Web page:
If you find a mouse on a glue trap, he’ll eyeball you with one black shiny eye while breathing in and out faster than you have ever seen anything breathe. You will panic, though you know the mouse is panicking harder.Complete story available online at Brevity
How would you tell the story of finding a mouse stuck in a glue trap you yourself did not put down, but was rather a carryover from the former owners of your house? What would you want to convey: what actions, tone, emotions, persons secondarily affected?
You might use second person, if you wanted to dramatically increase the chances of some random editor/slush pile reader tossing it into the Rejects bin, then make it very short, in order to mitigate that possibility. But you’d make it all one paragraph, again shooting yourself in the foot. Then you’d send it to a litmag that specializes in very short, very creative nonfiction, that wants to see something different.
You might want to cram in a range of emotions, and make them evident not by explaining – “I felt sad/happy/scared” – but through actions and considerations. This is, of course, show don’t tell, the first rule learned in Writing 101, but if you think about it, it’s also Real Life: nobody reads a Bad News Letter and thinks, Wow, I’m sad and scared; no, you crumple up the letter, maybe throw it, maybe cry, maybe stare at nothing, maybe grab a bottle or a pile of chocolate or the phone, maybe a lot of things, but naming emotions wouldn’t be one of them. That’s why it’s a rule.
Ok, I can’t do this any more; see, its harder than it looks.
When the mouse starts to struggle, you will tell your husband to kill it, no save it, and you will run to your phone and search “how to remove a mouse from a glue trap.” Articles will tell you to use oil, so while your husband brings the glued mouse out to the back walkway so that your three young sons, in jammies and waiting with popcorn bowls for a Saturday-night Christmas movie, don’t see it, you will hunt for the carafe. Outside, the mouse will sniff and stretch from the trap…. You will cover his body with an old tri-fold cloth diaper and douse his legs with olive oil. Your husband will say, “He’s going to smell too good to predators,” and you will tell the mouse, in all honesty, “I’m sorry, I’m sorry you smell delicious.”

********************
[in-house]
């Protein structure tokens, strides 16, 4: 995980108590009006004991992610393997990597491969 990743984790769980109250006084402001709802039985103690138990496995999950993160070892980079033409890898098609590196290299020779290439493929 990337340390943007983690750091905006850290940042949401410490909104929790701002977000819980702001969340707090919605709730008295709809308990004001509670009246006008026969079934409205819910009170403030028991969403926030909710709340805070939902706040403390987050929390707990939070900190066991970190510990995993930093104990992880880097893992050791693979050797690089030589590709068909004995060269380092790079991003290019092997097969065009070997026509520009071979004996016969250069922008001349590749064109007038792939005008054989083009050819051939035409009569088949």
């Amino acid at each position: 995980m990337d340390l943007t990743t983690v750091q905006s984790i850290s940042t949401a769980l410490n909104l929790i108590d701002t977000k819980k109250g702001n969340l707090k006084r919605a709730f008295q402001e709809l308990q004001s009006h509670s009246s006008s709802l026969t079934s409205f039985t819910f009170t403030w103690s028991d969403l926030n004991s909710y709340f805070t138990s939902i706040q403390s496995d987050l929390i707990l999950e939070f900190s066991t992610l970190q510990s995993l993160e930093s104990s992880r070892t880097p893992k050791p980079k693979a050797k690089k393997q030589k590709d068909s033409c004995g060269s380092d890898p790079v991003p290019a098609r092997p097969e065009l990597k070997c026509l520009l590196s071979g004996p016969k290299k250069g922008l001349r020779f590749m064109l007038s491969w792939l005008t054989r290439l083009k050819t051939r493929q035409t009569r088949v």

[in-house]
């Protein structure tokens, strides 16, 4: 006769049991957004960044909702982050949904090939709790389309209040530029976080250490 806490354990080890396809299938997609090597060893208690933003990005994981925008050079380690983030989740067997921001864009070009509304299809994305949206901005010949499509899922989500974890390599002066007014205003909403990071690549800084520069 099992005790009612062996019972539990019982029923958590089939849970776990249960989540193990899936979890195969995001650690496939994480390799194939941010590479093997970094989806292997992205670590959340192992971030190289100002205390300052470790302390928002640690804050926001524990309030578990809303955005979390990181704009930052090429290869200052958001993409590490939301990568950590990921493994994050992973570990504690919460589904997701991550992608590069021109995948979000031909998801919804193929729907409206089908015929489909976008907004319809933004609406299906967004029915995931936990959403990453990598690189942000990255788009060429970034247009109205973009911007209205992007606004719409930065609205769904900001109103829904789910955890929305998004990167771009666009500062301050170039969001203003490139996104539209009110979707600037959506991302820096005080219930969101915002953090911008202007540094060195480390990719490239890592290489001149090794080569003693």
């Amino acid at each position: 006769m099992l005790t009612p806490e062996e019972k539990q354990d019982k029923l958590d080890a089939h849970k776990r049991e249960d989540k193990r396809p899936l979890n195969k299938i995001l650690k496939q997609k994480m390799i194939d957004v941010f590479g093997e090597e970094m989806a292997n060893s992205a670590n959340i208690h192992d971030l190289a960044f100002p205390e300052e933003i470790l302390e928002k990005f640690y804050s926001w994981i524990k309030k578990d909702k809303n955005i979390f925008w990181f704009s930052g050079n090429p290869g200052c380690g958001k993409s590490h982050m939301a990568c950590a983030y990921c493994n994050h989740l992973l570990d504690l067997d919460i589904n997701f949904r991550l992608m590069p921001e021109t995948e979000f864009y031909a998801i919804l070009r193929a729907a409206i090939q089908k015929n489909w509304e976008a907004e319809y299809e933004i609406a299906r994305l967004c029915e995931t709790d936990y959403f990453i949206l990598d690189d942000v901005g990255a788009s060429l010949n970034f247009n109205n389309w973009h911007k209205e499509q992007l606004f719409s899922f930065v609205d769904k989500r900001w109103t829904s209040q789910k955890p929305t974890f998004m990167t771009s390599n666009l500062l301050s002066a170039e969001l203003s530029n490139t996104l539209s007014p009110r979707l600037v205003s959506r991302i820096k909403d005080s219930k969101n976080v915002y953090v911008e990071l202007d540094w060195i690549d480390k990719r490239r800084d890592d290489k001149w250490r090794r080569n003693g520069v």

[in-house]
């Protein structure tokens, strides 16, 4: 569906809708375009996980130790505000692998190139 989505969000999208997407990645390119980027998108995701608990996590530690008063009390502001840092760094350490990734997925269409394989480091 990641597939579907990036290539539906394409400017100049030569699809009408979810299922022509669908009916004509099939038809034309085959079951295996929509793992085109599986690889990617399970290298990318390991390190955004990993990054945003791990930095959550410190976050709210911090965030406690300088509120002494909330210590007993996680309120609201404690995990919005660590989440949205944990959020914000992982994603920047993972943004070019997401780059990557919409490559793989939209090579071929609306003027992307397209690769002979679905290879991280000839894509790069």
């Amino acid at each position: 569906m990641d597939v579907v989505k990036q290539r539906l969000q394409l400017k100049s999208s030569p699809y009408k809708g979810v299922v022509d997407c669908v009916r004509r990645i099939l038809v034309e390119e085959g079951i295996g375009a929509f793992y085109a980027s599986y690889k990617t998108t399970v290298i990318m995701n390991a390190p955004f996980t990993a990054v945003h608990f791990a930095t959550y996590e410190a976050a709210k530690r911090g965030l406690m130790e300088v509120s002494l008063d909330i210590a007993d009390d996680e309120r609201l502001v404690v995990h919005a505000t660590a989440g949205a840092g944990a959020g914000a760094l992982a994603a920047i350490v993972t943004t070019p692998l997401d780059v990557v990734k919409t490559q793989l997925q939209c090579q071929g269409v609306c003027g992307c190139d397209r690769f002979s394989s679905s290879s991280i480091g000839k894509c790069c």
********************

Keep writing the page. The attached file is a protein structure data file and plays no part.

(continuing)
I would never think of a two-page memoir about finding a mouse as being interesting, but this really was, as writing. We know the narrator has conflicting feelings; we see a strange juxtaposition (every time I use that word, I worry, because I was once told it’s a signal of bad writing, but it’s a useful word and fits what’s happening here) of the drama in the basement and the kids getting ready to watch a Christmas movie upstairs. Hilarious sentences are followed by maudlin ones, but it combines to give an honest portrait of the moment.
The title had me stuck on “If You Give A Mouse A Cookie,” simultaneously the cutest and the most right-wing children’s story ever written. But the text had me comparing it to Richard Wilbur’s poem “Death of a Toad”, often considered hyperbolic, more of a satire of romantic poetry given its subject matter. Smith stays firmly within real limits, even as she explores a reaction some of us might find odd.
It’s a great example of putting the creative in creative nonfiction without going gimmicky. Yes, I know, there are those who think second person is automatically gimmicky, but it works here, distancing the narrator from herself enough to present the scene, and putting the reader in her place, a place some readers, again, might not consider, um, normal. The kids upstairs are just the icing on the cake, offering a parallel to the end stage and the morning-after scene, a scene that is as inevitable as it is… no, not heartbreaking, but more than wistful: let’s call it appropriately somber.
No, let’s not call it anything at all. Let’s just read it, and that’ll tell us more.